Over the past several years, the number of ALPA-represented pilot groups from EIC-owned airline properties has more than doubled, with the pilots making up nearly 10 percent of ALPA’s Canadian membership.

FedEx Pilot Leaders Approve Tentative Agreement

The FedEx Express Master Executive Council (MEC) voted on June 11 to approve a tentative contract agreement reached on May 30 with management. The next step is a membership ratification ballot, which opened on July 5 and closes on July 24.

The new agreement would provide major pension improvements with alternative pension options, significant hourly pay rate increases, an amendable period recovery payment, and other improvements to the pilots’ quality of life. The agreement includes a 30 percent pay increase, a 30 percent increase to the pilots’ legacy pension, and a fully developed and equally valuable company-funded market-based cash balance pension to provide a durable replacement for their legacy pension. To date, it’s the largest investment in a pilot contract, on a per capita basis, and substantially raises the bar on pilot retirement.

“After careful consideration and thorough debate, our union leaders recognized the value this agreement will bring to our pilots and their families,” said chair Capt. Chris Norman, the pilots’ MEC chair. “Now we shift our focus to ensuring our pilots have the time and resources needed to make an informed decision.”

To educate the pilots on the agreement in advance of the vote, the MEC Negotiating Committee has shared the full contract language, published detailed information about the agreement online, and has been hosting a series of road shows that began on June 20.

“We took a membership-driven approach to these negotiations, with polling and direct feedback throughout the process. We negotiated an industry-leading contract and achieved improvements contract-wide. We look forward to presenting the agreement to our pilots for consideration,” Norman remarked. “The improvements to our retirement stand out. Not only did we accomplish major improvements to the existing pension benefit—improvements that we sought and management bitterly resisted in past negotiations—but we also crafted a new pension plan that sheds the negative funding aspects of our current plan. The new plan is completely sustainable and ensures that the costs of the plan charged to the company match the value that goes to the pilots. It’s a tremendous accomplishment.”

Capt. Jason Ambrosi, ALPA’s president, after receiving a detailed briefing of the tentative agreement, applauded the work of the FedEx pilots for reaching a deal that now goes to the pilots for a ratification vote.

“The FedEx pilots successfully fought an intransigent management and secured this deal that, if ratified, will raise the bar on retirement for all pilots. This tentative agreement has the highest value achieved among major carriers in the last 20 years, and we’ll strive to build on this pattern in future pilot contracts,” Ambrosi said.

Contract negotiations began in May 2021, the contract became amendable in November 2021, and the parties entered mediation with the National Mediation Board in November 2022. If ratified, the new contract will go into effect in August 2023 and would become amendable in 2028.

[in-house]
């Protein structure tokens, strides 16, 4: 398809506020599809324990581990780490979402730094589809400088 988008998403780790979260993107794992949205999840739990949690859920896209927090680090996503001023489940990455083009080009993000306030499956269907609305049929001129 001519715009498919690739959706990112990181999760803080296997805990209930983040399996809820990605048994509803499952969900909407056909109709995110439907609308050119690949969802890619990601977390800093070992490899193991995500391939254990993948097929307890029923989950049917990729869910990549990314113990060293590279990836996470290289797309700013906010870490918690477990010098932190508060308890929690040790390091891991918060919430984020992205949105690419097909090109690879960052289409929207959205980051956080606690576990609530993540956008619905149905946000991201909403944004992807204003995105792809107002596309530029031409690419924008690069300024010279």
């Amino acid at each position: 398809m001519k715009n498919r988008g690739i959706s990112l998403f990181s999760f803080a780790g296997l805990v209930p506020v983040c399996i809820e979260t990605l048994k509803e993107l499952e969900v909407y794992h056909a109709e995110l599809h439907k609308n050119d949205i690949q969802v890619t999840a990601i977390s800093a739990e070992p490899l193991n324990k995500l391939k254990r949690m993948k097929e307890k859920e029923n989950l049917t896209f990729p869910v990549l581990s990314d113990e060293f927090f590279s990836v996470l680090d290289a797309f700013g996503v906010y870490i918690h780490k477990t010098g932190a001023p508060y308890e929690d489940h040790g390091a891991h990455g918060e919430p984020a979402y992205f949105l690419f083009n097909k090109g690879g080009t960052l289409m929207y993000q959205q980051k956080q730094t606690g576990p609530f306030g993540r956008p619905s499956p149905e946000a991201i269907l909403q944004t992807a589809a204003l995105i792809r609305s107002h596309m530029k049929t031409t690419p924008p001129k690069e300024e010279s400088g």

ATI Pilots Receive $2 Million Grant for Negotiations

After a special vote by ALPA’s Executive Board on May 22, Air Transport International (ATI) pilots received a $2 million grant from the union’s Major Contingency Fund (MCF). The funds will support the nearly 550 ATI pilots in a critical negotiating phase after nearly three years of direct contract negotiations with management.

“We’re ready to execute an aggressive plan that will use both traditional and nontraditional tactics, as permitted under the law, to achieve our goal of securing a market-rate contract,” said Capt. Mike Sterling, the pilots’ Master Executive Council chair. “The approval of this grant should put both management and parent company ATSG on notice that the weight of the world’s largest pilot union unequivocally supports our efforts toward a collective bargaining agreement that will bring our compensation, work rules, and benefits in line with our fellow pilots across the industry.”

In response to increased profits and a drive to retain employees, other airlines have recently offered substantial raises, boosting the industry standard for pilot compensation.

The pilots and management mutually sought assistance from the National Mediation Board to move negotiation talks forward in March 2023, and the first scheduled mediated bargaining session took place on June 5.

Amerijet Pilots Achieve Tentative Agreement on New Contract

Amerijet International pilots announced on May 15 that they reached a tentative agreement with management following three years of negotiations. The new, three-year agreement includes pay raises upwards of 45 percent, as well as significant improvements to schedules, work rules, and retirement security.

“I’m thrilled that the years of hard work and dedication our Negotiating Committee has given can finally be shared with our pilots to vote on,” said Capt. Tim Millar, the pilot group’s Master Executive Council (MEC) chair. “The days of our pilots working under an incredibly subpar and outdated contract will soon be over. It’s my sincere hope that the improvements in pay, quality of life, retirement, and insurance will enable the company to recruit and retain pilots to sustain our continued growth into new markets.”

The Amerijet MEC unanimously approved sending the tentative agreement to the pilots for ratification and opened three weeks of ratification voting on June 2. If ratified, the agreement would take effect on June 26.

“My bedrock principle in all our work with Amerijet has always been ‘collaboration before competition,’ and this was the foundation of our Negotiating Committee’s approach in addressing the daunting list of issues that are associated with a fully rewritten contract,” said Millar. “This approach frequently surprised both sides of the table as to how many of the frustrations with our current, outdated collective bargaining agreement were shared by both the pilots and management.”

Delta and Endeavor MECs Hold Joint Session

In mid-May, the Delta and Endeavor Air Master Executive Councils (MECs) held two joint sessions while both leadership teams were in Tempe, Ariz., for regularly scheduled meetings. The MECs participated in joint strategic planning, passed a resolution of mutual support, and established a joint working group to explore solutions to the failed fee-for-departure model and to explore recapturing regional flying under mainline scope. The working group will report its findings and recommendations to their respective MECs this fall.

The two MECs are committed to continued collaboration for effective solutions that benefit both pilot groups.

This article was originally published in the June 2023 issue of Air Line Pilot.